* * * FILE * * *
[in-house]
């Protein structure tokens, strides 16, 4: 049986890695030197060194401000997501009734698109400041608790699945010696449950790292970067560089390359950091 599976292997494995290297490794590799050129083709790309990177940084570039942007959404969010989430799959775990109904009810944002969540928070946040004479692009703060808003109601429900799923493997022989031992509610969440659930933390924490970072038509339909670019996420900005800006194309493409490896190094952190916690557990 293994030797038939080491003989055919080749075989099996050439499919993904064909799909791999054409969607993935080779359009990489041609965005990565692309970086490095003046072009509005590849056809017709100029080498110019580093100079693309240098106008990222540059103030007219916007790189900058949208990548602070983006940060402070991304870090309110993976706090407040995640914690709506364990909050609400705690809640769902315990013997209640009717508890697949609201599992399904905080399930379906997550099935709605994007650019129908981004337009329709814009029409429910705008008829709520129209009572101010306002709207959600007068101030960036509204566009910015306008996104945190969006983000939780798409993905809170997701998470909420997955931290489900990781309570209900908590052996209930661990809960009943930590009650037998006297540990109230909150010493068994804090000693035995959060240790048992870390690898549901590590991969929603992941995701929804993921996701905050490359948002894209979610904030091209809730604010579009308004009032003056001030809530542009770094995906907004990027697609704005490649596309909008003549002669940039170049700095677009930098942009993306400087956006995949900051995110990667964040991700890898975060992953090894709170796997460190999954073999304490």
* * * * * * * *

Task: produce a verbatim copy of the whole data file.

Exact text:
[in-house]
């Protein structure tokens, strides 16, 4: 049986890695030197060194401000997501009734698109400041608790699945010696449950790292970067560089390359950091 599976292997494995290297490794590799050129083709790309990177940084570039942007959404969010989430799959775990109904009810944002969540928070946040004479692009703060808003109601429900799923493997022989031992509610969440659930933390924490970072038509339909670019996420900005800006194309493409490896190094952190916690557990 293994030797038939080491003989055919080749075989099996050439499919993904064909799909791999054409969607993935080779359009990489041609965005990565692309970086490095003046072009509005590849056809017709100029080498110019580093100079693309240098106008990222540059103030007219916007790189900058949208990548602070983006940060402070991304870090309110993976706090407040995640914690709506364990909050609400705690809640769902315990013997209640009717508890697949609201599992399904905080399930379906997550099935709605994007650019129908981004337009329709814009029409429910705008008829709520129209009572101010306002709207959600007068101030960036509204566009910015306008996104945190969006983000939780798409993905809170997701998470909420997955931290489900990781309570209900908590052996209930661990809960009943930590009650037998006297540990109230909150010493068994804090000693035995959060240790048992870390690898549901590590991969929603992941995701929804993921996701905050490359948002894209979610904030091209809730604010579009308004009032003056001030809530542009770094995906907004990027697609704005490649596309909008003549002669940039170049700095677009930098942009993306400087956006995949900051995110990667964040991700890898975060992953090894709170796997460190999954073999304490």